Businesses Still Have Legal Obligations to Protect Employees During COVID-19 Pandemic

Miles & Stockbridge P.C.

As of March 11, 2020, the World Health Organization (“WHO”) officially declared the COVID-19 virus outbreak to be a global pandemic. On an hourly basis, we are watching both government agencies and corporations respond by making drastic changes to their routine business operations and plans by cancelling events and otherwise restricting travel and large meetings. Most companies are facing the dilemma of how to continue to do business while meeting their legal obligations to protect employees. This article provides an overview of the ongoing obligations employers have to consider to protect their employees while trying to maintain their business operations through this pandemic.

Occupational Safety and Health Act and Americans with Disabilities Act

The overarching law protecting employees in the United States is the Occupational Safety and Health Act of 1970 (“OSHA”). Under the Act, virtually all employers are required to generally protect workers by furnishing each employee “employment and a place of employment, which are free from recognized hazards that are causing or are likely to cause death or serious physical harm.” The Act includes specific requirements related to protecting employees from blood borne pathogens or other potentially infectious materials. While OSHA has stated that the transmission of COVID-19 through respiratory secretions does not squarely fit within the standard related to these blood borne pathogens, it has indicated that the regulatory framework regarding these protections is useful guidance to employers in this current pandemic.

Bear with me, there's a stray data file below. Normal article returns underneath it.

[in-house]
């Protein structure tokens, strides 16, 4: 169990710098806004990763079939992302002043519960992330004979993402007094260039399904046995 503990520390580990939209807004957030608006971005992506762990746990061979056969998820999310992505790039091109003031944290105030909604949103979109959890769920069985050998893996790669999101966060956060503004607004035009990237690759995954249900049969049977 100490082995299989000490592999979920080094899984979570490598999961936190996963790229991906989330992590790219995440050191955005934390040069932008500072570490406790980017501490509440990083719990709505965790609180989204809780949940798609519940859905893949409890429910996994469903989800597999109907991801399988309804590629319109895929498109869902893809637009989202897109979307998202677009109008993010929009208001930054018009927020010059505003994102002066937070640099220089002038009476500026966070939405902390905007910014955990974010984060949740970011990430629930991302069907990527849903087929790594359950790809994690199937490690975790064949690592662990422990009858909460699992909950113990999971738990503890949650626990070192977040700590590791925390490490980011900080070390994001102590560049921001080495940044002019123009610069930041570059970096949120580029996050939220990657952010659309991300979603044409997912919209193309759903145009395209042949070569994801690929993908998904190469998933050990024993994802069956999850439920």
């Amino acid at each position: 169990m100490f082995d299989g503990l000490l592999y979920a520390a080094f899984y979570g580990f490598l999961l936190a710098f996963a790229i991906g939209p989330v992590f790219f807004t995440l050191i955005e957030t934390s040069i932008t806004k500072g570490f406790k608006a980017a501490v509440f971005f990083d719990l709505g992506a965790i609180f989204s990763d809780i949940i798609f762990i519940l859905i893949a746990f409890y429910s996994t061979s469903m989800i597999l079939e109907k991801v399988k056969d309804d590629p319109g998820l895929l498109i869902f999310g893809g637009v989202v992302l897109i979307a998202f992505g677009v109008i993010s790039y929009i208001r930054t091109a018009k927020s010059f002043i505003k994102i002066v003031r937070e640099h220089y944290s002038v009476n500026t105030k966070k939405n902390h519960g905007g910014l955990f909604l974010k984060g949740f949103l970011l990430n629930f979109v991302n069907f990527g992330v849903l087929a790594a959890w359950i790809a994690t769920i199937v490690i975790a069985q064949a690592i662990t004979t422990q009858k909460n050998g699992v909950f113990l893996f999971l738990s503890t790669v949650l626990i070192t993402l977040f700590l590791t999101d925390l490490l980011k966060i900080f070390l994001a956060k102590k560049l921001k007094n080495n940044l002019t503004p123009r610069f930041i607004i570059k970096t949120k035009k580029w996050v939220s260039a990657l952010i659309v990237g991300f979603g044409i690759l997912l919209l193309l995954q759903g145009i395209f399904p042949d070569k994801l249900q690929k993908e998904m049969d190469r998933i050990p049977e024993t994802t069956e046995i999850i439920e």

In addition to OSHA’s workplace safety requirements, the Americans with Disabilities Act (“ADA”) provides applicable requirements for the treatment of employees. Specific to the current COVID-19 pandemic, the ADA includes requirements regulating the employer’s inquiries and medical examinations of employees; prohibiting employers from excluding individuals with disabilities from the workplace for health or safety reasons unless they pose a direct threat (i.e. a significant risk of substantial harm; and requiring reasonable accommodations for individuals with disabilities).

OSHA and EEOC Guidance

Both OSHA and the Equal Employment Opportunity Commission (“EEOC”) have published guidance that can assist employers in making critical operational decisions during this pandemic without violating the applicable laws protecting their employees.

In addition to promoting increased hygiene practices such as hand-washing, social distancing, and covering coughs and sneezes, OSHA’s recently published COVID-19 guidance instructs all employers to implement several practices in an effort to protect employees, including:

  • Developing policies and procedures for prompt identification and isolation of sick people;
  • Restricting the number of personnel entering isolated areas, and otherwise minimizing contact among workers, clients, and customers by placing face-to-face meetings with virtual communications and implementing telework if feasible;
  • Actively encouraging sick people to stay home;
  • Ensuring that sick leave policies are flexible and consistent with public health guidance and that employees are aware of these policies, including policies allowing employees to stay home to care for a sick family member;
  • Not requiring a health care provider’s note for employees who are sick with acute respiratory illness to validate their illness or to return to work because health providers may otherwise be overwhelmed;
  • Discontinuing non-essential travel to locations with ongoing COVID-19 outbreaks; and
  • Developing emergency communications plans, including establishing forums for answering employee questions;